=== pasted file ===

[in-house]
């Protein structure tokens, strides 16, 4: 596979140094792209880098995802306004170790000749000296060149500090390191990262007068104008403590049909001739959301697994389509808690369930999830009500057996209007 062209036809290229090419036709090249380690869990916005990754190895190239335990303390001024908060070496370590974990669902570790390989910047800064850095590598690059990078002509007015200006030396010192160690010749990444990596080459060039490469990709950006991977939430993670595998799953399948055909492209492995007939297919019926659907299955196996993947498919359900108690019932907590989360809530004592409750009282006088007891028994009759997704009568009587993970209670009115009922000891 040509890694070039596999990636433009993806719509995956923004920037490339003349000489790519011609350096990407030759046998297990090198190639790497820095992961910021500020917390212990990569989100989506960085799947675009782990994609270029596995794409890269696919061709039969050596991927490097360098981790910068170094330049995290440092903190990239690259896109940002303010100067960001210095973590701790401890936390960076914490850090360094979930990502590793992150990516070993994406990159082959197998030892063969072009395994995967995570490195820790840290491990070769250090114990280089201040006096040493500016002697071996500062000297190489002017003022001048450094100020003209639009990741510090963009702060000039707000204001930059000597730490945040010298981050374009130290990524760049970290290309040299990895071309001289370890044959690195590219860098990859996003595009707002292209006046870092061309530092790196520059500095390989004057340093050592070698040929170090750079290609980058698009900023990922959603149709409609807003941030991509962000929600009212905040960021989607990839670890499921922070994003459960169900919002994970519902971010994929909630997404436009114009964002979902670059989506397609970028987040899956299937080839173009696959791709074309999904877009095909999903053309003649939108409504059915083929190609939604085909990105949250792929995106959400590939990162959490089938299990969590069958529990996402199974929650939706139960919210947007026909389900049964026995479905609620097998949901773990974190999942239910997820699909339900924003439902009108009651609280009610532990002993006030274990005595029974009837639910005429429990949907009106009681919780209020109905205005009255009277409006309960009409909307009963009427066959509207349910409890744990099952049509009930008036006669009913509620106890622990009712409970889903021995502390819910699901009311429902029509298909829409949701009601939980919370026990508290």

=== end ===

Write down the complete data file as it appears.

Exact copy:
[in-house]
């Protein structure tokens, strides 16, 4: 596979140094792209880098995802306004170790000749000296060149500090390191990262007068104008403590049909001739959301697994389509808690369930999830009500057996209007 062209036809290229090419036709090249380690869990916005990754190895190239335990303390001024908060070496370590974990669902570790390989910047800064850095590598690059990078002509007015200006030396010192160690010749990444990596080459060039490469990709950006991977939430993670595998799953399948055909492209492995007939297919019926659907299955196996993947498919359900108690019932907590989360809530004592409750009282006088007891028994009759997704009568009587993970209670009115009922000891 040509890694070039596999990636433009993806719509995956923004920037490339003349000489790519011609350096990407030759046998297990090198190639790497820095992961910021500020917390212990990569989100989506960085799947675009782990994609270029596995794409890269696919061709039969050596991927490097360098981790910068170094330049995290440092903190990239690259896109940002303010100067960001210095973590701790401890936390960076914490850090360094979930990502590793992150990516070993994406990159082959197998030892063969072009395994995967995570490195820790840290491990070769250090114990280089201040006096040493500016002697071996500062000297190489002017003022001048450094100020003209639009990741510090963009702060000039707000204001930059000597730490945040010298981050374009130290990524760049970290290309040299990895071309001289370890044959690195590219860098990859996003595009707002292209006046870092061309530092790196520059500095390989004057340093050592070698040929170090750079290609980058698009900023990922959603149709409609807003941030991509962000929600009212905040960021989607990839670890499921922070994003459960169900919002994970519902971010994929909630997404436009114009964002979902670059989506397609970028987040899956299937080839173009696959791709074309999904877009095909999903053309003649939108409504059915083929190609939604085909990105949250792929995106959400590939990162959490089938299990969590069958529990996402199974929650939706139960919210947007026909389900049964026995479905609620097998949901773990974190999942239910997820699909339900924003439902009108009651609280009610532990002993006030274990005595029974009837639910005429429990949907009106009681919780209020109905205005009255009277409006309960009409909307009963009427066959509207349910409890744990099952049509009930008036006669009913509620106890622990009712409970889903021995502390819910699901009311429902029509298909829409949701009601939980919370026990508290």